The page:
The animals stay with fosters like the Hansberrys while they await adoption. In the meantime, rescue members coordinate veterinary care, which includes spaying and neutering animals in their care, as well as getting them microchipped and immunized.

In September, Thompson and another volunteer drove a vanload of 16 rescued cats to a veterinarian in Baldwin, Wisconsin - a two-and-a-half hour drive each way - who specializes in spaying and neutering cats.

"It was kind of a fun adrenaline rush just to know that, 'Hey, this is happening,'" Thompson said of the trip. "We're getting to the stage that we've been waiting for and working for for the last year, year-and-a-half."

Thompson said rescue members hope to take a trip like that once a month, ferrying 12-25 cats at a time to get fixed. She drove another 21 cats to the same Baldwin vet on Oct. 3. Dogs in the rescue's care will generally get the same surgeries in the Twin Ports area, Thompson explained.

"You can't transport quite as many of those in one vehicle," she said with a laugh.

The rescue has similar arrangements with veterinarians in Cloquet and Duluth.

A 10-acre dream

The rescue's leaders have a longer-term plan to establish a dedicated brick-and-mortar shelter.

The dream, Martinson said, is a building on 10 or so acres of land with a walking path, a large fenced-in area for dogs to play, and enough distance from neighbors to avoid noise complaints.

Martinson said the new rescue is not meant to be a "rebirth" of the old Friends of Animals Humane Society that closed in August 2018.

"The only connection to Friends of Animals is that they are gone and now we are here," Martinson said. "There's no carryover."

When FOA closed and disbanded, the longtime nonprofit was facing financial difficulties and a building in downtown Cloquet which had become a money pit, with renovations needed for prior renovations to stop the spread of disease. There wasn't enough money, and when FOA reached out to the city of Cloquet, Carlton County and other cities and townships that contracted with the humane society for animal control, they didn't get any additional funds and had to shut down.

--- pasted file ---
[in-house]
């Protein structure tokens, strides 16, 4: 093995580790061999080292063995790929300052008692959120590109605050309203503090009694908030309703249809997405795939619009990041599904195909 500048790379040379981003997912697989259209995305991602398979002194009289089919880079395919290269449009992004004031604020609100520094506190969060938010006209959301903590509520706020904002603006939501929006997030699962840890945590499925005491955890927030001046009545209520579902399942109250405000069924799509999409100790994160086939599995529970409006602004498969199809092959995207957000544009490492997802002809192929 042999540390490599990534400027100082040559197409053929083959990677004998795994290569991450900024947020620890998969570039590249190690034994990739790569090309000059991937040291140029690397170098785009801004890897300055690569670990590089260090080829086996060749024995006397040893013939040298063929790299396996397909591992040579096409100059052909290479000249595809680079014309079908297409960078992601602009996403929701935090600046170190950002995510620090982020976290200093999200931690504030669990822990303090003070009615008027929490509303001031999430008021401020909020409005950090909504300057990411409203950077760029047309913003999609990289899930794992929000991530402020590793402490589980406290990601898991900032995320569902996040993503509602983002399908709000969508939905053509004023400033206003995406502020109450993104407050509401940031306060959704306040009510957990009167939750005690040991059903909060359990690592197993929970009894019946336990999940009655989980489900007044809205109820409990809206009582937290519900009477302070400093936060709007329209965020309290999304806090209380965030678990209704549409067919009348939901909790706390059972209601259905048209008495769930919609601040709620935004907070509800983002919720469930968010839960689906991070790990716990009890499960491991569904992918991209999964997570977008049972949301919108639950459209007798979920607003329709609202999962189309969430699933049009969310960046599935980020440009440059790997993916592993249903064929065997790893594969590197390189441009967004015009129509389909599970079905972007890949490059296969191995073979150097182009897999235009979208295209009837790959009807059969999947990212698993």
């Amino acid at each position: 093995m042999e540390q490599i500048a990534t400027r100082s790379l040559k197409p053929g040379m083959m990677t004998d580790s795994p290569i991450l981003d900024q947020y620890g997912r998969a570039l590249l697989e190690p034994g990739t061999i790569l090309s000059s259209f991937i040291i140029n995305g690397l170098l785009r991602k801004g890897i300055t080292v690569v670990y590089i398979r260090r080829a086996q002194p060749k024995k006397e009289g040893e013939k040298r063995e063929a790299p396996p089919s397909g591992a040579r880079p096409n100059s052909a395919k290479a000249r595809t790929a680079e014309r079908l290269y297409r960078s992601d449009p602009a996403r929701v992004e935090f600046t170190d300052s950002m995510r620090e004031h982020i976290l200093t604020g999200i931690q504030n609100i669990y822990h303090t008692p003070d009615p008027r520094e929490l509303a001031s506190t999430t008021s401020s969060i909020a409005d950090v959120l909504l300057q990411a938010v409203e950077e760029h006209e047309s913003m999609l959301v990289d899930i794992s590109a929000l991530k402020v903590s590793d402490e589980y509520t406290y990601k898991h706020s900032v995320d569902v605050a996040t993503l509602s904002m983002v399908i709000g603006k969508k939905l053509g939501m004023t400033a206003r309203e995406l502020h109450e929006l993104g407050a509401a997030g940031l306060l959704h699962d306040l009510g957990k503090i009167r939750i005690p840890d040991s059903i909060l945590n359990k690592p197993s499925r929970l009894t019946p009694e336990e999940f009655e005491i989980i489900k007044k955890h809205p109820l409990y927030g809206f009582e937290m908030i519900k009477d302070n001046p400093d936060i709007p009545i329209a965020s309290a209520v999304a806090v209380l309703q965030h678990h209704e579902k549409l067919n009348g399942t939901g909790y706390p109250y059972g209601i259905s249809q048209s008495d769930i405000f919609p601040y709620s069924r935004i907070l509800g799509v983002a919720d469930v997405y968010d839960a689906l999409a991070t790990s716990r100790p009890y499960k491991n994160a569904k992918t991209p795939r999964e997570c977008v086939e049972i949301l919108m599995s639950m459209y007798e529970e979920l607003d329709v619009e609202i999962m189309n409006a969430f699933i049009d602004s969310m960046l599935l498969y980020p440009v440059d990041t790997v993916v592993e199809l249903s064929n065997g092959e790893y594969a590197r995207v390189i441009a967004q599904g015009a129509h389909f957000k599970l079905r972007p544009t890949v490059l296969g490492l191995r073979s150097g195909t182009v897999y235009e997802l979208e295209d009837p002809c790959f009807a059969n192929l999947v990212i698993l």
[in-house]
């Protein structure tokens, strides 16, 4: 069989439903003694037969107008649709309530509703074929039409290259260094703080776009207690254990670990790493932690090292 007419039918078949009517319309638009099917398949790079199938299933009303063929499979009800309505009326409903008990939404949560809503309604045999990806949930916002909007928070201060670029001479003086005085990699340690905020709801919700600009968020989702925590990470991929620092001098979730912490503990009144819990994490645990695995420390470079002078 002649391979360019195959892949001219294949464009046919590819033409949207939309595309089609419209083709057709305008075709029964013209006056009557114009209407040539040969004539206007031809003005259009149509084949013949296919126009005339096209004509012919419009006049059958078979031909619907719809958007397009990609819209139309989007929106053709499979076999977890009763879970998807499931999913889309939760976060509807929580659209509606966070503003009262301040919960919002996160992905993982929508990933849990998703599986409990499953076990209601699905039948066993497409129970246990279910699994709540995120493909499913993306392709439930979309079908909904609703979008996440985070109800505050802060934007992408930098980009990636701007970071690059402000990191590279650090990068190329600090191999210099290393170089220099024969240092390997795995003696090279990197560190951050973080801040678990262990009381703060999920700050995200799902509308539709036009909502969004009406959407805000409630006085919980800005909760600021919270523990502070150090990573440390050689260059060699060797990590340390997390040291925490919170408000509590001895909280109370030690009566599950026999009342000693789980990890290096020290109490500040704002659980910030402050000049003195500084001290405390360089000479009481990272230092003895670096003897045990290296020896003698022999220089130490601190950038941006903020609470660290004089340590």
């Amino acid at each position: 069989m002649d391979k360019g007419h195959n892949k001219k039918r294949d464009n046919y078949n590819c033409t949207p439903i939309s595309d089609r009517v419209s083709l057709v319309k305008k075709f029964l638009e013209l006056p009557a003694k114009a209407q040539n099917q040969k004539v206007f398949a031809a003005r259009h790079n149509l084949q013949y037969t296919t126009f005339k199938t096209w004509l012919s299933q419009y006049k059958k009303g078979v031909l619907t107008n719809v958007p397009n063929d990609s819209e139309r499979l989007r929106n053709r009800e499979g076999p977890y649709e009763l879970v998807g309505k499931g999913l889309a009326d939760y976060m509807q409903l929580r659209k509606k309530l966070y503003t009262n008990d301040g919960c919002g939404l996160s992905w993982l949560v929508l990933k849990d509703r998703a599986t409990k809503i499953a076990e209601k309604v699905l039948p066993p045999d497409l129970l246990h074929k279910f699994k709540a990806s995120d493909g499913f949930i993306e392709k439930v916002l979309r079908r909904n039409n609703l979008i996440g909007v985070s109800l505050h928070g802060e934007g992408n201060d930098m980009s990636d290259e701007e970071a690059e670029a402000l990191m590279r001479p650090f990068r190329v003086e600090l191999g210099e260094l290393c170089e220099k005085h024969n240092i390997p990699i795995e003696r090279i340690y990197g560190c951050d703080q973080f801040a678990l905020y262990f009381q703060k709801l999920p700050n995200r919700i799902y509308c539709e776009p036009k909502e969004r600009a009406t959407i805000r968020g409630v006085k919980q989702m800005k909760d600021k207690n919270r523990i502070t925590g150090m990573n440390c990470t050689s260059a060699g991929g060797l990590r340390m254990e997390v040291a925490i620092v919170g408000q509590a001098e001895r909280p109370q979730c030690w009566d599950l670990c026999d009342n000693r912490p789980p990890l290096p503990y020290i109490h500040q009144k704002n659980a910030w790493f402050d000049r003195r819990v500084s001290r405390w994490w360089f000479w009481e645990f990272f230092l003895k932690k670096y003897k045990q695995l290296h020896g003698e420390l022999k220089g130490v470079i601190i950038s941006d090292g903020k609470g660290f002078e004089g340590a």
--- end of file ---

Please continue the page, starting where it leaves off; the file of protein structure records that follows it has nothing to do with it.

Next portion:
When asked how the new rescue planned to avoid a similar fate, Martinson said that Carlton County Animal Rescue has been studying sustainable businesses in the region. Staff at the new organization have spoken to their counterparts at shelters in St. Louis County and Douglas County, as well as Marathon County, Wisconsin, and Golden Valley, Minnesota, Martinson said.

"We cheat off their notes," he said. "Those are our model organizations. Ones that have weathered things like Covid ... where things got difficult on a lot of animal shelters."

The rescue has hosted a series of fundraisers since its inception and recently began taking in adoption fees. The broad plan, financially, is to rely on fees for adoption and other services, as well as grants, donations, and contracts with cities and townships in Carlton County for animal control services, Martinson said.

Joe Bowen

Arranged in a hallway in their Barnum home are portraits of the Hansberrys' own pets alongside animals they've cared for who have since been adopted. The 11 fosters on the wall represent about half of the animals they've temporarily taken in this year.

The proportion of each of those revenue streams is still developing, Martinson said, but he said he expects Carlton County Animal Rescue to eventually have hundreds of thousands of dollars worth of annual operating expenses - a mortgage for a shelter, salaries for a director and staff, and so on - with income to match.

A brand-new shelter building would be costly. Friends of Animals estimated in 2018 that they would have needed about $750,000 to build a new facility, according to Martinson. A year later, the city of Cloquet estimated a new shelter could cost as much as $2 million.

"Even if somebody wrote us a check for the whole thing right now, we couldn't do it today," Martinson said. "We'd have to locate it and get the expertise together to do it right. We certainly also do not have the money today. We would love a large endowment or something from the rich guy that passes away or something like that, but we're not holding our breath. We're going to do things one step at a time until we get the money."